Researchers track fish migration by testing DNA in seawater
A bucket of seawater contains more than meets the eye — it's chock-full of fish DNA. Scientists are now putting that DNA to good use to track fish migration with a new technique that involves a fraction of the effort and cost of previous methods.
DNA strained from samples drawn weekly from New York's East and Hudson Rivers revealed the presence or absence of several key fish species passing through the water on each test day. Published in PLOS ONE, the findings correlate with knowledge from migration studies conducted over many years with fishnet trawls.
"For the first time, we've successfully recorded a spring fish migration simply by conducting DNA tests on water samples," says Mark Stoeckle, senior research associate in the Program for the Human Environment. Using this method to estimate the abundance and distribution of fish species could help scientists more easily understand the impact certain environmental factors, such as oyster farms or pollution, are having on local fish populations.
As they swim, fish leave traces of their DNA in the water, sloughed off their gelatinous outer coating or in excretions. Previous research had shown that relatively small volumes of freshwater and seawater have enough of this DNA, termed environmental DNA (eDNA), floating in them to detect dozens of fish species.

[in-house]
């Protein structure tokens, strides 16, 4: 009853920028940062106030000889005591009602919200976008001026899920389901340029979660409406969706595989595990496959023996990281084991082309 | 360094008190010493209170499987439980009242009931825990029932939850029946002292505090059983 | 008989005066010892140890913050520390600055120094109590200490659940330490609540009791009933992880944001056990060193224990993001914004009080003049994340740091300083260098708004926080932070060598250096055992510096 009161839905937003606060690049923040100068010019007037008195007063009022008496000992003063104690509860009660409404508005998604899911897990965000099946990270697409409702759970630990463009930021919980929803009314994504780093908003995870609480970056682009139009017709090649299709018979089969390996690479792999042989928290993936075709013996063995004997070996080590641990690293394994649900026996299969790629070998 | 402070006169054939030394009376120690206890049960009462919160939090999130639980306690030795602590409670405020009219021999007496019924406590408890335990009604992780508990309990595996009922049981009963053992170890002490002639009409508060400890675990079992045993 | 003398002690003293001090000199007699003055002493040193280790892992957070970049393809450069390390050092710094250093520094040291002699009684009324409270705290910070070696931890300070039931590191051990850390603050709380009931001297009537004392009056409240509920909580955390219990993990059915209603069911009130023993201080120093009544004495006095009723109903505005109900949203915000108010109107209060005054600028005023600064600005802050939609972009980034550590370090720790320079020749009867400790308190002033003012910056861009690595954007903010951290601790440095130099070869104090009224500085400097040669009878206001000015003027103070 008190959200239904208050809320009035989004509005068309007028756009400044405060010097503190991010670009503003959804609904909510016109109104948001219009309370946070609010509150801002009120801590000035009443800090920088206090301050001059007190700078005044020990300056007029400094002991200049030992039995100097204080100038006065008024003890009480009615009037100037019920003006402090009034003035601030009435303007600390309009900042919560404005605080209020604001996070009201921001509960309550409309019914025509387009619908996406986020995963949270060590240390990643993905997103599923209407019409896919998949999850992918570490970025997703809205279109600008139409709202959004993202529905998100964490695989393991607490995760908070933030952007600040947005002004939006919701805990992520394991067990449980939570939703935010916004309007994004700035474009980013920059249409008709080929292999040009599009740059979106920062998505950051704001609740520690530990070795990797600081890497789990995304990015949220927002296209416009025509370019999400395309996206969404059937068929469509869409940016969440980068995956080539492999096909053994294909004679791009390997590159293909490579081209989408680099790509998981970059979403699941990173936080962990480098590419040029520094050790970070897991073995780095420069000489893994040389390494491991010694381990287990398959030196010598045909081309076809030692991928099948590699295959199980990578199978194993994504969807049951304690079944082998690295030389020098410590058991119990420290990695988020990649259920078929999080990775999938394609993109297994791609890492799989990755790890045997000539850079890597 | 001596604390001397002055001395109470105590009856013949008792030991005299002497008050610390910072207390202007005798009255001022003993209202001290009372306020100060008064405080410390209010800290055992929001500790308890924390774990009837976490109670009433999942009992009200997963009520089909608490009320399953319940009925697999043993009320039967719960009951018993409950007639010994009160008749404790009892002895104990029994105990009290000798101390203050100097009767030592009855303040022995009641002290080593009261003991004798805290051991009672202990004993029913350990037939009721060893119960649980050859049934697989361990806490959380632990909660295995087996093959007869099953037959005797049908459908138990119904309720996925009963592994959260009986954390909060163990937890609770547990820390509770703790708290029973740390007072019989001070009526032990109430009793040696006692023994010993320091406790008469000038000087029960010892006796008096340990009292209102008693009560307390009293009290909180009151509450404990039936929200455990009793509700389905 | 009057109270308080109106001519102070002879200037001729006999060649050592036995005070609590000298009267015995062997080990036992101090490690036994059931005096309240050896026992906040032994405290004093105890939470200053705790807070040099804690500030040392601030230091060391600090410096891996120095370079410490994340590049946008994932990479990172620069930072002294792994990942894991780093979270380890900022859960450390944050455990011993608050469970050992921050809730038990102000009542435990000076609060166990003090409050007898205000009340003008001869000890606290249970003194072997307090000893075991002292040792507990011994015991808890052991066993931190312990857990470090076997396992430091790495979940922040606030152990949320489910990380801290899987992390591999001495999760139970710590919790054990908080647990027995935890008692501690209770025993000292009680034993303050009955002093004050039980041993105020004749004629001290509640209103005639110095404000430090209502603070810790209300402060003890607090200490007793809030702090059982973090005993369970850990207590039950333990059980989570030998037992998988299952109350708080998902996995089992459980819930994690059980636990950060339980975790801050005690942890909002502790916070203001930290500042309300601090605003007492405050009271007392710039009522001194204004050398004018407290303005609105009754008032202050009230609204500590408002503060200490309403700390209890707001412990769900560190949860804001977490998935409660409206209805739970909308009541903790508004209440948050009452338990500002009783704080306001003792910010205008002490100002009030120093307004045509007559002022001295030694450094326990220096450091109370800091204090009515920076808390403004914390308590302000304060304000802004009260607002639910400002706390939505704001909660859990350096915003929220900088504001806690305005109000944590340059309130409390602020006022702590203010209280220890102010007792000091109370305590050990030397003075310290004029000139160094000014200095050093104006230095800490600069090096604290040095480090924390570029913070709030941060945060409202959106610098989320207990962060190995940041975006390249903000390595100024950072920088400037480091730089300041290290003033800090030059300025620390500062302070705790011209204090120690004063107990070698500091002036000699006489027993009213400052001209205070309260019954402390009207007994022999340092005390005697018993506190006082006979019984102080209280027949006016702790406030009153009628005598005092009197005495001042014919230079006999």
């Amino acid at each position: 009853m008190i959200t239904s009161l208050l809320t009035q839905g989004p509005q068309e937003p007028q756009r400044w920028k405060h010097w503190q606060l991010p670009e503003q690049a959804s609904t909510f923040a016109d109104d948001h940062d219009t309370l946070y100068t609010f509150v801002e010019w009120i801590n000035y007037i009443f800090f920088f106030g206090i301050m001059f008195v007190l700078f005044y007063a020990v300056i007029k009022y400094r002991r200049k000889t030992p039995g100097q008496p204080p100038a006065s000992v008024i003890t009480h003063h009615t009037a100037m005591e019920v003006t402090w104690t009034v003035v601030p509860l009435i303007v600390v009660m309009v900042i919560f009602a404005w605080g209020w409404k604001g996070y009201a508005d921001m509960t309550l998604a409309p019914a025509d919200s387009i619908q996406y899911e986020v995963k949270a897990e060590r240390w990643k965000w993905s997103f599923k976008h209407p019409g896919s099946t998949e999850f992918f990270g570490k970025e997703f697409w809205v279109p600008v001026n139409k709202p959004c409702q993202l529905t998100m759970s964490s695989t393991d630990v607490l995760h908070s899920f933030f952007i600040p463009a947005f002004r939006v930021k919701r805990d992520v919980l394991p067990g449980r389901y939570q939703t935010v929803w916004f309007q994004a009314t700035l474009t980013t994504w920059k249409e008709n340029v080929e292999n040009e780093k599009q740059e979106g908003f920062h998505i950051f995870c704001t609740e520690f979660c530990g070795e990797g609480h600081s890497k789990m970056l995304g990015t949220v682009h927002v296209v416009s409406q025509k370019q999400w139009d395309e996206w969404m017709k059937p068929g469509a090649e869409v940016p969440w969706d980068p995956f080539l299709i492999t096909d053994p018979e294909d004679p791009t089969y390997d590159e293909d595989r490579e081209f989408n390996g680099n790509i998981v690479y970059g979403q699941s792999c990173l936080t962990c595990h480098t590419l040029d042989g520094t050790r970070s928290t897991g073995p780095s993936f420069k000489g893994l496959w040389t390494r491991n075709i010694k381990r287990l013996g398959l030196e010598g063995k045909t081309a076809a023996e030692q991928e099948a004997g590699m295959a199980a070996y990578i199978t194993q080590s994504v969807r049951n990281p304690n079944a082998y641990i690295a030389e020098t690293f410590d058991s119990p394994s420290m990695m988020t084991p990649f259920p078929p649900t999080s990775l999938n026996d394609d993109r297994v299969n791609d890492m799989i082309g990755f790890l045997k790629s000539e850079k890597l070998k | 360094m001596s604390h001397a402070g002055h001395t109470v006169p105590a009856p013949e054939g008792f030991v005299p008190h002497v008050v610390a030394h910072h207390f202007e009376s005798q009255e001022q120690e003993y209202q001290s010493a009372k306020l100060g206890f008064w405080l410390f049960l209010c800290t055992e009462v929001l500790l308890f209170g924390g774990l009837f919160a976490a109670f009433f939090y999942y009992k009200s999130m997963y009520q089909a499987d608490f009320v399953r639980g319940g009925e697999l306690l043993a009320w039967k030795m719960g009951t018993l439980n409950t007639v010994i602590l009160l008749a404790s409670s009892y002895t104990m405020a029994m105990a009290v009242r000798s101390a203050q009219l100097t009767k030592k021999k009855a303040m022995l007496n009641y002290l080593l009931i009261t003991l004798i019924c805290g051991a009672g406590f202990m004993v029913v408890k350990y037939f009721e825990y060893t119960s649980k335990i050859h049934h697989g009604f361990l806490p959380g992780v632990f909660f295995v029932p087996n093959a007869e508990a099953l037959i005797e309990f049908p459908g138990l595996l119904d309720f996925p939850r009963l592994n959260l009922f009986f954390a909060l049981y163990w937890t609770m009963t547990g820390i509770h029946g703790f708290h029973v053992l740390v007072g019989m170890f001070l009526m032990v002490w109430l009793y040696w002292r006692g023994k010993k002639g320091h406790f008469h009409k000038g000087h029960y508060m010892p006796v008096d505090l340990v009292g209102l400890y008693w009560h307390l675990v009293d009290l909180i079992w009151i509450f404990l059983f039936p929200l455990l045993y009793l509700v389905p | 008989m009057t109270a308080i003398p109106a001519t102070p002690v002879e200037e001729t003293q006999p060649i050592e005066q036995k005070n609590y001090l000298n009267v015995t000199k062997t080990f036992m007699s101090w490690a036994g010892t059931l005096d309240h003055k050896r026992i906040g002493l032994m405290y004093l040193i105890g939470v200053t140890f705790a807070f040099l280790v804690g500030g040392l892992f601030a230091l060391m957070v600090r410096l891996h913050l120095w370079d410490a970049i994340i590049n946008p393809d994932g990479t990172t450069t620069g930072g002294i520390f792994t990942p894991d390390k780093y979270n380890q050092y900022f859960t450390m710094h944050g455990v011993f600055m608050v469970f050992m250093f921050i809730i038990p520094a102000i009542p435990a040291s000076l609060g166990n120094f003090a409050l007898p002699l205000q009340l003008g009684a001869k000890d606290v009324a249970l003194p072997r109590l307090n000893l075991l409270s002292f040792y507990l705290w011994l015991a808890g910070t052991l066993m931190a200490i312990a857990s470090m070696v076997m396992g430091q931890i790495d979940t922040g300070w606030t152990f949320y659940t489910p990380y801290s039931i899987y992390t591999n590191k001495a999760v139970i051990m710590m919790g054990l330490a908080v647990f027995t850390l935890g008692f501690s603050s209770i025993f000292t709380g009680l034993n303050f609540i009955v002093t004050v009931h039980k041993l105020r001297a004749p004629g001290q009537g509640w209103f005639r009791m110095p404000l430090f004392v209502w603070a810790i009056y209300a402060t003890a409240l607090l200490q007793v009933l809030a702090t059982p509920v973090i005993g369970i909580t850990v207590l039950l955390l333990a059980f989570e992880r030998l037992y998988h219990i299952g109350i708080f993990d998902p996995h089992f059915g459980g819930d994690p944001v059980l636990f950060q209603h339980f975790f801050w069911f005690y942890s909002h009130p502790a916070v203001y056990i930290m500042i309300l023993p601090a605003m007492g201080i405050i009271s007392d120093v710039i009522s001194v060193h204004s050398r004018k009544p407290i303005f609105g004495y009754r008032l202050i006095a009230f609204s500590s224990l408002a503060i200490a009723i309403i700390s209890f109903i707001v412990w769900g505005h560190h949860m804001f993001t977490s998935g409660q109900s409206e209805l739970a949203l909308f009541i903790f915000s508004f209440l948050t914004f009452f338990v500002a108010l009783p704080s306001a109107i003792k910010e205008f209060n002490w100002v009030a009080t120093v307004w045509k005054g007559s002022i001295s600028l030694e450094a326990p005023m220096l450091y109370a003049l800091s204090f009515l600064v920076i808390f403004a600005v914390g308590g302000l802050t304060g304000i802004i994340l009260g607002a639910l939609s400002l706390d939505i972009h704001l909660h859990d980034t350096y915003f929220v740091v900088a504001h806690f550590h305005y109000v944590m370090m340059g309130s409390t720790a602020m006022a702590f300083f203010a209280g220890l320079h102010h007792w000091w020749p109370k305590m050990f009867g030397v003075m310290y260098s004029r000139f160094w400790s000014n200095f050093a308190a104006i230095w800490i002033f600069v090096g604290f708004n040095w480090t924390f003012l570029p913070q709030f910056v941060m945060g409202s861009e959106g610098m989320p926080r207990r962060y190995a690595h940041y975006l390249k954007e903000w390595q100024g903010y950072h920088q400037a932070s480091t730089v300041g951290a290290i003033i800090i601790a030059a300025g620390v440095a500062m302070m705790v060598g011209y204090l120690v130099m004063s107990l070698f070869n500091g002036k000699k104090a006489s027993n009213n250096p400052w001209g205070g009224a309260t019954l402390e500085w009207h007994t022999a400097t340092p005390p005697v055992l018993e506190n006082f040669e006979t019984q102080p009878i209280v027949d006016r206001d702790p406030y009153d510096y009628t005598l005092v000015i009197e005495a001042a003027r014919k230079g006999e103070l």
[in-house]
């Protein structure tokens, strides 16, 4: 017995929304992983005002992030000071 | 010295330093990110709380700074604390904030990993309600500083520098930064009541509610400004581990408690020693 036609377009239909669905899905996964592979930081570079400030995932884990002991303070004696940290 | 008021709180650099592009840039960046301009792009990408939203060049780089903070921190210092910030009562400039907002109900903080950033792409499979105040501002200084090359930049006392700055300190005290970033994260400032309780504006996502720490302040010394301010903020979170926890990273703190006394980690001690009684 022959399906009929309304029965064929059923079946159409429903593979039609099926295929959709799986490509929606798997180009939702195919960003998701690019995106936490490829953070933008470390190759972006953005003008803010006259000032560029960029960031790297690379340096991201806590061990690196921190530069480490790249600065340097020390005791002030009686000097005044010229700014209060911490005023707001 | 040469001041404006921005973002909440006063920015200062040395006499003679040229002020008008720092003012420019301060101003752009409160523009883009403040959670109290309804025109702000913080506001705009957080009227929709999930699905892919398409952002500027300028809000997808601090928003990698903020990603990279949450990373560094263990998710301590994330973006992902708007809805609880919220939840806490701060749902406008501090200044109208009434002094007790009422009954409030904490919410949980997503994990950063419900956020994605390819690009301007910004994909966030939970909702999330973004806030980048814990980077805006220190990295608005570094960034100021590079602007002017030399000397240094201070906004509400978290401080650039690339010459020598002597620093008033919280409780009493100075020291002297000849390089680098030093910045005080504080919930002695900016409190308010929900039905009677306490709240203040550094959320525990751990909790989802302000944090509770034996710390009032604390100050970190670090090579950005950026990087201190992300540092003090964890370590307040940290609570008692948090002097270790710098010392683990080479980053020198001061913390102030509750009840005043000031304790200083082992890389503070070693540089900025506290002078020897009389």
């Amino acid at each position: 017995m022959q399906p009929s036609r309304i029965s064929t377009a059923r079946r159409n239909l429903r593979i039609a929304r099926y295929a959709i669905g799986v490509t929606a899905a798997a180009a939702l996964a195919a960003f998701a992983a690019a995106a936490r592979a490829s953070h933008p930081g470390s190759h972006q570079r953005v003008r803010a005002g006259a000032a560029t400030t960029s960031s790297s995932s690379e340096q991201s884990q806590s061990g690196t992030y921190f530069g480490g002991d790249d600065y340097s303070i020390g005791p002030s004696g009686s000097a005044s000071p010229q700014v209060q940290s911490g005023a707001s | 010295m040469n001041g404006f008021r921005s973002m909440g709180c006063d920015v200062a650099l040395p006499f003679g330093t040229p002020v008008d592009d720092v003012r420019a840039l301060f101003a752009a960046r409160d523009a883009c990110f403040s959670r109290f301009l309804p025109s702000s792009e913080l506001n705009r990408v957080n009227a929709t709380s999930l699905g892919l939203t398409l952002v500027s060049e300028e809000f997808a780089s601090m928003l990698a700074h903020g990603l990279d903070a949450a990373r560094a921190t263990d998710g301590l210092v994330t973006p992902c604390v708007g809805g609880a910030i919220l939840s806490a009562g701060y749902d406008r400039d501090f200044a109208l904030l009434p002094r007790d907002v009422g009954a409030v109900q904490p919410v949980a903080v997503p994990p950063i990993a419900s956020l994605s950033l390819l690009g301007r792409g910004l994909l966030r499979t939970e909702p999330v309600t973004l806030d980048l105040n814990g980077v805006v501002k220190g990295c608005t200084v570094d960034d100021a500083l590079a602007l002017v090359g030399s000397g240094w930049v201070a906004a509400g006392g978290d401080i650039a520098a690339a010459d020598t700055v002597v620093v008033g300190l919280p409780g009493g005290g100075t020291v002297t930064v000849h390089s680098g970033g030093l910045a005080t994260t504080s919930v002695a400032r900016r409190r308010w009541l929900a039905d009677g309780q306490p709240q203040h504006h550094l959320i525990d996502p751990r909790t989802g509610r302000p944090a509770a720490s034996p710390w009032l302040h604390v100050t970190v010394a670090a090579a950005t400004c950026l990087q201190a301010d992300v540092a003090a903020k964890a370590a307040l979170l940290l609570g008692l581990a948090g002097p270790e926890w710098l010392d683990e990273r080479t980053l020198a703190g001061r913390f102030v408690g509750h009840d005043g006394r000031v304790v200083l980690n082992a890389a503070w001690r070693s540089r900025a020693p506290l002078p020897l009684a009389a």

The researchers were able to identify 42 fish species by analyzing eDNA extracted from water samples, including most of the species known to be locally abundant or common, and only a few of the uncommon ones. The amount of eDNA from the various species identified roughly corresponded with data from net surveys.
"We didn't find anything shocking about the fish migration–the seasonal movements and the species we found are known already," says Stoeckle. That's actually good news because it shows that the eDNA method is a good proxy to the traditional ones.
Stoeckle conducted the research with Zachary Charlop-Powers, a visiting scientist in Laboratory of Genetically Encoded Small Molecules, and Lyubov Soboleva, a high school student participating in Rockefeller's Summer Science Research Program.
Stoeckle and colleagues say the new method could potentially offer several advantages. Analyzing eDNA is cheap and relatively easy, and it allows scientists to collect samples without disturbing or harming the fish. But they also note that further comparisons with traditional surveys will need to be made to establish the technique's accuracy and reliability.
"If future research confirms that an index of species' abundance can be derived from naked DNA extracted from water," says Jesse Ausubel, director of the Program for the Human Environment, "it could easily improve the rationality with which fish quotas are set, and the quality and reliability of their monitoring around the world."